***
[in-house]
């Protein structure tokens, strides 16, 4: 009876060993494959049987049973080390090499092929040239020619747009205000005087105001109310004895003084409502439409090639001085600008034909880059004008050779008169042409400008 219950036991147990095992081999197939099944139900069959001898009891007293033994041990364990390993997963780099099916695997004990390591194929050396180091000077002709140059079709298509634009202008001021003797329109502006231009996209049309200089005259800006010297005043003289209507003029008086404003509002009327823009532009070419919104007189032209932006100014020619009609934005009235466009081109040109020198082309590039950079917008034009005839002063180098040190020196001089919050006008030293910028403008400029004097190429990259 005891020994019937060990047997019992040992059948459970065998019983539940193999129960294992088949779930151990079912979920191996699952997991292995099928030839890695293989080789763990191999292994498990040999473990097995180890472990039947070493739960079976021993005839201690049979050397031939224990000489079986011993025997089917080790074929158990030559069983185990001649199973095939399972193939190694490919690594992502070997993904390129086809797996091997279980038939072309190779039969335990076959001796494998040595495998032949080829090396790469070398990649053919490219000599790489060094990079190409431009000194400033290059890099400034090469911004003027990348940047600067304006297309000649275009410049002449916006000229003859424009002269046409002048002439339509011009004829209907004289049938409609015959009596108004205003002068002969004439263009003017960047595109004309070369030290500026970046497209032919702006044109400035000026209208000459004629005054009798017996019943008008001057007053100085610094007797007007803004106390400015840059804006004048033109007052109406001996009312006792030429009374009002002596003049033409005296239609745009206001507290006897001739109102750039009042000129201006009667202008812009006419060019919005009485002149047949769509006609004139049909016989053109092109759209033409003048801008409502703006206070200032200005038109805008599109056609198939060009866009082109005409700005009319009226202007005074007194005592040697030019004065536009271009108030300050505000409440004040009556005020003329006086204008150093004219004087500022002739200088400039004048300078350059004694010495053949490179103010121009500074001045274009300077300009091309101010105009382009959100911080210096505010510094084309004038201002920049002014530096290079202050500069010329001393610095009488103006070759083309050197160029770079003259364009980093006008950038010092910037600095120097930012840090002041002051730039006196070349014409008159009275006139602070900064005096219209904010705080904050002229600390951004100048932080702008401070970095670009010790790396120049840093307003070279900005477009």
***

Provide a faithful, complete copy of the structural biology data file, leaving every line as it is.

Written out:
[in-house]
């Protein structure tokens, strides 16, 4: 009876060993494959049987049973080390090499092929040239020619747009205000005087105001109310004895003084409502439409090639001085600008034909880059004008050779008169042409400008 219950036991147990095992081999197939099944139900069959001898009891007293033994041990364990390993997963780099099916695997004990390591194929050396180091000077002709140059079709298509634009202008001021003797329109502006231009996209049309200089005259800006010297005043003289209507003029008086404003509002009327823009532009070419919104007189032209932006100014020619009609934005009235466009081109040109020198082309590039950079917008034009005839002063180098040190020196001089919050006008030293910028403008400029004097190429990259 005891020994019937060990047997019992040992059948459970065998019983539940193999129960294992088949779930151990079912979920191996699952997991292995099928030839890695293989080789763990191999292994498990040999473990097995180890472990039947070493739960079976021993005839201690049979050397031939224990000489079986011993025997089917080790074929158990030559069983185990001649199973095939399972193939190694490919690594992502070997993904390129086809797996091997279980038939072309190779039969335990076959001796494998040595495998032949080829090396790469070398990649053919490219000599790489060094990079190409431009000194400033290059890099400034090469911004003027990348940047600067304006297309000649275009410049002449916006000229003859424009002269046409002048002439339509011009004829209907004289049938409609015959009596108004205003002068002969004439263009003017960047595109004309070369030290500026970046497209032919702006044109400035000026209208000459004629005054009798017996019943008008001057007053100085610094007797007007803004106390400015840059804006004048033109007052109406001996009312006792030429009374009002002596003049033409005296239609745009206001507290006897001739109102750039009042000129201006009667202008812009006419060019919005009485002149047949769509006609004139049909016989053109092109759209033409003048801008409502703006206070200032200005038109805008599109056609198939060009866009082109005409700005009319009226202007005074007194005592040697030019004065536009271009108030300050505000409440004040009556005020003329006086204008150093004219004087500022002739200088400039004048300078350059004694010495053949490179103010121009500074001045274009300077300009091309101010105009382009959100911080210096505010510094084309004038201002920049002014530096290079202050500069010329001393610095009488103006070759083309050197160029770079003259364009980093006008950038010092910037600095120097930012840090002041002051730039006196070349014409008159009275006139602070900064005096219209904010705080904050002229600390951004100048932080702008401070970095670009010790790396120049840093307003070279900005477009």